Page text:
|palera1n(1)||General Commands Manual||palera1n(1)|
palera1n — iOS 15+
arm64 iOS/iPadOS jailbreaking tool
palera1n jailbreaks any iOS/iPadOS device
with an arm64 (arm64e excluded) on iOS 15+, utilizing the
checkm8 bootROM exploit.
palera1n is able to jailbreak the device
in fakefs-rootful mode, where / is writable, as well as rootless mode, where
/ cannot be written to.
Due to the nature of the checkm8 exploit,
palera1n is semi-tethered. That is, you must run the
palera1n tool after the device reboot in order to
enter the jailbroken state. However, it is not required for the device to
On A11 devices, that is, iPhone 8, iPhone 8 Plus and iPhone X, the passcode cannot be used.
On iOS 15, the passcode must be off while jailbroken.
On iOS 16, the passcode must be off since restore, and Reset All Contents and Settings from settings app counts as a restore. A backup may be used in this case.
As described above, arm64 iOS/iPadOS 15+ devices are supported, here is an explicit list of supported devicecs:
Support for other arm64 Darwin devices, including Apple TV, HomePod and iBridge on Darwin 21 and above could be added, but they are currently unsupported.
arm64e devices will NEVER be supported.
--fakefs, this will actually boot the device in rootless mode then delete the jailbreak files. As a result, using the loader app to install the jailbreak environment is not supported when this option is used together with
--fakefs, Create the new APFS volume required for rootful. Will fail if one already exists.
--fakefs, behaves like
--setup-fakefs, but existing fakefs, if exists, will be overwritten instead.
palera1nand cannot be overriden. Additionally, the wdt=-1 argument is used during fakefs setup.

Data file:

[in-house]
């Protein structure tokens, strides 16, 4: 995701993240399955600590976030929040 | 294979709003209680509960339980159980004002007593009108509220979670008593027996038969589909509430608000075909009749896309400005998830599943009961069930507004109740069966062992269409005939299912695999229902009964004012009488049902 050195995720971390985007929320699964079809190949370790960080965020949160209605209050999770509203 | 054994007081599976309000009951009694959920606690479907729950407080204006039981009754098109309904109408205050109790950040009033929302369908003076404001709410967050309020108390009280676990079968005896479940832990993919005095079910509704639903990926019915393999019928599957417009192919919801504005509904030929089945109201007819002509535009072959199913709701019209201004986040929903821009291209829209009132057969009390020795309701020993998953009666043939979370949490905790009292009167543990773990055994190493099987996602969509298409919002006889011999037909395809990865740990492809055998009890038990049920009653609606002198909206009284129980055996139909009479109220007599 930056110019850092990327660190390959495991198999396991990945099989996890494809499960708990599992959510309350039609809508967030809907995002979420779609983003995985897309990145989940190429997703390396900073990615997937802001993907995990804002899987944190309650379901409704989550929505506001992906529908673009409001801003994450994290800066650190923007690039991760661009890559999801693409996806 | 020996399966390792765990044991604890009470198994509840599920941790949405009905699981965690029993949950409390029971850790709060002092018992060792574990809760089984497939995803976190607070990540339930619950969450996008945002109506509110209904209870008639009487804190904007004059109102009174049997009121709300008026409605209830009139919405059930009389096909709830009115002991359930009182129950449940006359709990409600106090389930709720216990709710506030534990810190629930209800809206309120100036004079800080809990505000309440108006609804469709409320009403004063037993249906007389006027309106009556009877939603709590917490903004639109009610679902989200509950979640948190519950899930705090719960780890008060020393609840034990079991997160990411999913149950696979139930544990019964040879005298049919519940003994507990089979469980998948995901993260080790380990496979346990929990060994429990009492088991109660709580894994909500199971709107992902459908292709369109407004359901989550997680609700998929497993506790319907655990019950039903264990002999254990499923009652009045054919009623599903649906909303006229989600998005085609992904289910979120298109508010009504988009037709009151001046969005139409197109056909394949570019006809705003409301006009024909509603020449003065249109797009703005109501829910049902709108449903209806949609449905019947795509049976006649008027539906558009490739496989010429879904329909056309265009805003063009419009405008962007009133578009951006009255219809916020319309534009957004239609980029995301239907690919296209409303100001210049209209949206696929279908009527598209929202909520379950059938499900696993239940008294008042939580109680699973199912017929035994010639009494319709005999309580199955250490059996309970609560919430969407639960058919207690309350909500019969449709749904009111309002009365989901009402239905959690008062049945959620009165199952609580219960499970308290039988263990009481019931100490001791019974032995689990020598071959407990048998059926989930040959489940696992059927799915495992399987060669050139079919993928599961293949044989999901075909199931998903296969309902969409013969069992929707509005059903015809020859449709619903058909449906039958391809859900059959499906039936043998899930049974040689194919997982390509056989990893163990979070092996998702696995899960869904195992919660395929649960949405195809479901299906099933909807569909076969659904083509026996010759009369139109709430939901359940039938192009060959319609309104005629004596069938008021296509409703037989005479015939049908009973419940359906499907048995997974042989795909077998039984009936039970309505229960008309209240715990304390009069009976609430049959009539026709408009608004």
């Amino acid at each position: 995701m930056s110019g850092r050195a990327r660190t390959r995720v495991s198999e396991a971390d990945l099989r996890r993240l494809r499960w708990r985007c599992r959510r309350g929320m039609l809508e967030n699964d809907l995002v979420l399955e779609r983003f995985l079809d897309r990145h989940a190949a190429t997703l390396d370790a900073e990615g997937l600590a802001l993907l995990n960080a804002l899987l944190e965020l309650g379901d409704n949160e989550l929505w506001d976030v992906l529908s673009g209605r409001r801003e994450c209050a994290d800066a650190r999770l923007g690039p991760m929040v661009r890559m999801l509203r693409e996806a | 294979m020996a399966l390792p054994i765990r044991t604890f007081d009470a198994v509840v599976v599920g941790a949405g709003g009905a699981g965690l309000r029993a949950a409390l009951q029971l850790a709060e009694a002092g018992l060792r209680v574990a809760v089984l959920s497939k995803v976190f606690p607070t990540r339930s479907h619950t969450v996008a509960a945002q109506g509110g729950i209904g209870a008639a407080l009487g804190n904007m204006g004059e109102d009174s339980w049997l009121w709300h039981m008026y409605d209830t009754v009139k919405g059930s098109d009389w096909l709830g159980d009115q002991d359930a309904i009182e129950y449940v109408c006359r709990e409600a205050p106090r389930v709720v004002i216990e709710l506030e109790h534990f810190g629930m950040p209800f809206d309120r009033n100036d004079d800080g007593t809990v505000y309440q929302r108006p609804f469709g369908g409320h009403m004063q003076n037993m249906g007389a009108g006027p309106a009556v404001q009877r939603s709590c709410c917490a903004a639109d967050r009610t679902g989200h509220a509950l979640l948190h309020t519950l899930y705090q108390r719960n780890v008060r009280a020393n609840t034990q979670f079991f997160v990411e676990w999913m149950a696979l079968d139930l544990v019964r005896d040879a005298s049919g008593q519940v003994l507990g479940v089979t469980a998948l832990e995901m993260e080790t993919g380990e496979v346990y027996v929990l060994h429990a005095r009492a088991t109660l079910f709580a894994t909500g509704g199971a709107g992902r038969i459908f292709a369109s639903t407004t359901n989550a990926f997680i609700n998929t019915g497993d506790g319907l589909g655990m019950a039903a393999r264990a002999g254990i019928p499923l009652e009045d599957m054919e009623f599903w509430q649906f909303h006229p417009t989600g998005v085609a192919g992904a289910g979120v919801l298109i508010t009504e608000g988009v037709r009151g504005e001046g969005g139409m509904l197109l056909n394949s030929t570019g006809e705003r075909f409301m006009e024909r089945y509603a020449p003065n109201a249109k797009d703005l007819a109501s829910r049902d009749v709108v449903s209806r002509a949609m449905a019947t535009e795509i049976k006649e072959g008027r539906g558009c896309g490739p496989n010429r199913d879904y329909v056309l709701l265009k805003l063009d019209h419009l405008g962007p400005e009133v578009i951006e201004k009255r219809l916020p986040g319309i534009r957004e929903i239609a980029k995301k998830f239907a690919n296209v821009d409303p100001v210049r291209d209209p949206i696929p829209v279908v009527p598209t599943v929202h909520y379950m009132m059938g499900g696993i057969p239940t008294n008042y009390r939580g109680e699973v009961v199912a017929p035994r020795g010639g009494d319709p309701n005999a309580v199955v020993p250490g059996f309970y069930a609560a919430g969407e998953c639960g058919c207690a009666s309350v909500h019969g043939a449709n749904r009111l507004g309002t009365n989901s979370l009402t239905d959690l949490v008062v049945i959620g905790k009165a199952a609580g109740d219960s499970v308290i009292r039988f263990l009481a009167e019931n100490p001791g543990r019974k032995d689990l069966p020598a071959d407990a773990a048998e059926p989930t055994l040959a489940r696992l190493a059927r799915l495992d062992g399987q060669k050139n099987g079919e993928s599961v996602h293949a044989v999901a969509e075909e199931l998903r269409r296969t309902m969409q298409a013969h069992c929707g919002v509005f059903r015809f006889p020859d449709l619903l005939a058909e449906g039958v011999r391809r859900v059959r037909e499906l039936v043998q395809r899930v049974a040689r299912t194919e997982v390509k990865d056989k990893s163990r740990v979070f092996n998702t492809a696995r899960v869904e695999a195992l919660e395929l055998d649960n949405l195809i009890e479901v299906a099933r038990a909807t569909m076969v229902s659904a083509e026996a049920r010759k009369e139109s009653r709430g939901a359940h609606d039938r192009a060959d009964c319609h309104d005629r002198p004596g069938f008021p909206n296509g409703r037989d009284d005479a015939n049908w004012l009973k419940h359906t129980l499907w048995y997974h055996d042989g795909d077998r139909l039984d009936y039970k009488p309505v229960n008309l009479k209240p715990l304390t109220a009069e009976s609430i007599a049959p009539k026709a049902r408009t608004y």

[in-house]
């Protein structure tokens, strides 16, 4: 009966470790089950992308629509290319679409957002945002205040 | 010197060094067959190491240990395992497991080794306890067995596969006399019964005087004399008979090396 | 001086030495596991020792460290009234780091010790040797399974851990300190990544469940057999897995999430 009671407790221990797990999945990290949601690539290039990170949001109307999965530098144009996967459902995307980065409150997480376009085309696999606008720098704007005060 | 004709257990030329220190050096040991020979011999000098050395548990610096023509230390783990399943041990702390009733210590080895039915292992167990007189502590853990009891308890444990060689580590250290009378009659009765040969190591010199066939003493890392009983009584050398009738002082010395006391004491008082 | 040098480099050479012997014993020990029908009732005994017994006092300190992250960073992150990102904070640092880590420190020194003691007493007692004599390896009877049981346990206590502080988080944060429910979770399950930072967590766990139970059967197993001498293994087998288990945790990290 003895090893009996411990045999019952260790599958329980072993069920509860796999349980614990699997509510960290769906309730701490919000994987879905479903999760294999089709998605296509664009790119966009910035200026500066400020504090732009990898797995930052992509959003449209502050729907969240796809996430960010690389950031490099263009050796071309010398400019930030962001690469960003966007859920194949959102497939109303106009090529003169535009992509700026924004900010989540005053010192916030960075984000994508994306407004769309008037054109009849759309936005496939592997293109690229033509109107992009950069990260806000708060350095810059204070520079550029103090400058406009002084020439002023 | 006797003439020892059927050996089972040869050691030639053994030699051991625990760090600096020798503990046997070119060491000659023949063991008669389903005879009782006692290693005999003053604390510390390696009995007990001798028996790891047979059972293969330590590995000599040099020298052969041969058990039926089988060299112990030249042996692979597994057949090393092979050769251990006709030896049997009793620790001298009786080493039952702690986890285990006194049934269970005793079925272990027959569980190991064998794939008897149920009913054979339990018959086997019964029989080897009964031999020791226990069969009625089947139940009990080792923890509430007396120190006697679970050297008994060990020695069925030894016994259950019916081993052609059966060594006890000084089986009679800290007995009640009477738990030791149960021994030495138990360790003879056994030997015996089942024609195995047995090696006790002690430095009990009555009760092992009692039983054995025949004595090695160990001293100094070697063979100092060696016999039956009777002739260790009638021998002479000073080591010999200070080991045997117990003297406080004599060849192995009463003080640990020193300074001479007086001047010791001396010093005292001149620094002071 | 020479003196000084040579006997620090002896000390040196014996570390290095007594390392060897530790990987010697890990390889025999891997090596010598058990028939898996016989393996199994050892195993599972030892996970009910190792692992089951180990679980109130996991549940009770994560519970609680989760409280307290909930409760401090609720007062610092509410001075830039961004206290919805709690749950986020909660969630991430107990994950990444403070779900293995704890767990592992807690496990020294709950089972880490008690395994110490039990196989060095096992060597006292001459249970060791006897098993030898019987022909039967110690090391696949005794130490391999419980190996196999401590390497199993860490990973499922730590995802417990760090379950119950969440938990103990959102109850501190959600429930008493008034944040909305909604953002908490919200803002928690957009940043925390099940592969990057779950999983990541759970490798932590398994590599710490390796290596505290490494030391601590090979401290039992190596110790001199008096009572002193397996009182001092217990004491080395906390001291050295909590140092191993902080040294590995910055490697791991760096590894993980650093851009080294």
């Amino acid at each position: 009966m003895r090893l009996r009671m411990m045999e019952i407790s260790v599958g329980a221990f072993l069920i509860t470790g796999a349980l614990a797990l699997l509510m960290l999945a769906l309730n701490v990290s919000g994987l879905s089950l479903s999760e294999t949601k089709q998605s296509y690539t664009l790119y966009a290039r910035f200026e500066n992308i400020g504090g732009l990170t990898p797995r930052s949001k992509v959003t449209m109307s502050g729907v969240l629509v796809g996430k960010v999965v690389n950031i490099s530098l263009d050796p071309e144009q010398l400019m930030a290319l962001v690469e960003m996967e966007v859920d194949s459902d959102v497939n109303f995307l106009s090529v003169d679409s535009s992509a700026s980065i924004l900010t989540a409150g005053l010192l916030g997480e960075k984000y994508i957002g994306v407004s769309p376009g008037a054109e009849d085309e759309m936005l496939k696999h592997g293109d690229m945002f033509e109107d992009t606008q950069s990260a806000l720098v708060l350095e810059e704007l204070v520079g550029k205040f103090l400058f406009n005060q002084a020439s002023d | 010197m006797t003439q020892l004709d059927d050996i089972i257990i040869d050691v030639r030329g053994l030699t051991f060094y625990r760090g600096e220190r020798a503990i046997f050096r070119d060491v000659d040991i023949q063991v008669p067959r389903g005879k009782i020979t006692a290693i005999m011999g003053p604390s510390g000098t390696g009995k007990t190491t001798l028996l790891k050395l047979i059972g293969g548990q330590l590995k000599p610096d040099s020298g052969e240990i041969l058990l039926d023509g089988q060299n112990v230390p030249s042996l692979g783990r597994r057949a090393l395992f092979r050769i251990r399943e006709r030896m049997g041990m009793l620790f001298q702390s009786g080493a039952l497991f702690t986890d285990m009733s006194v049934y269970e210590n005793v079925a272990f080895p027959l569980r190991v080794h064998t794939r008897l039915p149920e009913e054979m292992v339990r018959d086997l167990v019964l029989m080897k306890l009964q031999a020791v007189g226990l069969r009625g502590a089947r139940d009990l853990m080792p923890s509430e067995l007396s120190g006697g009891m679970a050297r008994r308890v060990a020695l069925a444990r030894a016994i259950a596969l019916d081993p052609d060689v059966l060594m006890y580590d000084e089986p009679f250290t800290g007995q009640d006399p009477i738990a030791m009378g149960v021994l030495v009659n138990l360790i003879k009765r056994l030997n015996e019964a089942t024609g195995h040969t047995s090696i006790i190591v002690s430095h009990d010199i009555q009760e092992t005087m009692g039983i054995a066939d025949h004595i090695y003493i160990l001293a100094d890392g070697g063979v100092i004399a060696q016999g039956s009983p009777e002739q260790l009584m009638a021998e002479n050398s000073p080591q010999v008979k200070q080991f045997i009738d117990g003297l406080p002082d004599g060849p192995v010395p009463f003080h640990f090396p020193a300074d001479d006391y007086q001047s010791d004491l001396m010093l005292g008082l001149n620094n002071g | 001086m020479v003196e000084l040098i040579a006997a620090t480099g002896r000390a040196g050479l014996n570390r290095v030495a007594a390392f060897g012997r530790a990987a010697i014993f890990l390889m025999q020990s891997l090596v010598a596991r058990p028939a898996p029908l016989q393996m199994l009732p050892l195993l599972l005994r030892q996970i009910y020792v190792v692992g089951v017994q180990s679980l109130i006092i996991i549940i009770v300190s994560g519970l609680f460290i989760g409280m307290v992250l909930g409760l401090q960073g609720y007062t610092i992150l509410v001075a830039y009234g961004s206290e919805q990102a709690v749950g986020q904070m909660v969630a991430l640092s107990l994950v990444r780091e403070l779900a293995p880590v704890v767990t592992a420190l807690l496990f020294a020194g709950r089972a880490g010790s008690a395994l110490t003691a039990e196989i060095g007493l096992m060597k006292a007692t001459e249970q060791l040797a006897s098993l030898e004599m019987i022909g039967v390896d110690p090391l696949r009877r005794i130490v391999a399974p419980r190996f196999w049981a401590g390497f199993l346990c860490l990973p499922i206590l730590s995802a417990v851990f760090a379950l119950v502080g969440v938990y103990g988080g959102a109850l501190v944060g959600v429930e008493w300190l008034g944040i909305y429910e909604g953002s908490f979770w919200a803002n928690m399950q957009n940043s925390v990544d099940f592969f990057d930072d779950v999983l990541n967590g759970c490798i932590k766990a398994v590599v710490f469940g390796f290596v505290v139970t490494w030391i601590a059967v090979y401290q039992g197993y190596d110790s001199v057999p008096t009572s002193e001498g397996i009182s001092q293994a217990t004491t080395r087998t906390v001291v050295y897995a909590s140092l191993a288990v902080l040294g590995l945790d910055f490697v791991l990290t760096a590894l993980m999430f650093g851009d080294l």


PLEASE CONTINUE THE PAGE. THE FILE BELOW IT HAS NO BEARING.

--jbinit-log-to-fileMakes jbinit log to /cores/jbinit.log This file may be viewed from sandboxed applications while jailbroken.
--pongo-shellbut default images and options have been uploaded and applied respectively.
--override-checkra1noption, files must be executable from it as the built-in checkra1n file is extracted and executed here. When not set, /tmp is used.
To (re-)jailbreak in rootless mode:
To setup fakefs for rootful mode:
To re-jailbreak in rootful mode:
To remove the jailbreak in rootful mode:
palera1n --force-revert -f
To remove the jailbreak in rootless mode:
To verbose boot in rootful mode:
To exit recovery mode:
-v is not a real XNU boot argument. It is
intercepted by iBoot. However, since XNU boot arguments are set in PongoOS,
which is ran after iBoot has ran, it does nothing. To verbose boot, use the
Fakefs takes up around 5-10 GB of storage, and take up to 10 minutes to setup.
iOS 15.0 requires DER entitlements, and iOS 15.1 requires hash
agility in code signatures. As a result, binaries with the old code
signature format need to be resigned with a recent version of the Procursus
fork of ldid(1) before they can be ran on a device
The palera1n loader app will take up to 30 seconds to appear on the homescreen after the device has booted. If it does not appear, you can try using the shortcut:
to open it. After opening the loader app, press install to install a bootstrap as well as the Sileo package manager. You can install other package managers from settings of the loader app.
During the jailbreak process, a temporary filesystem is mounted on /cores as a place to stash jailbreak files needed during the boot process. No files are ever written onto the actual disk if you do not use the SSH server to write files or using the loader app to install additional jailbreak files.
-Lis used, the log file of jbinit.
palera1n may crash if the machine it is
- Has no USB ports
- Has non-compliant USB devices plugged in
palera1n injects a dylib into launchd to
runstats command to be used on the device.
palera1n jailbreak was first written
by Nebula and Mineek on September 26, 2022, as a shell script. Tweak support
with DEVELOPMENT kernels are added on October 2, 2022. RELEASE kernel
support is added on November 14, 2022. iOS 16 Support is added on December
13, 2022. Later, the first attempt to rewrite palera1n into C begins on
January 01 2023. The
palera1n utility described here
is the second attempt, which first started on January 16, 2023, using
checkra1n 1337 and the plush KPF.
|06 February 2023||Debian|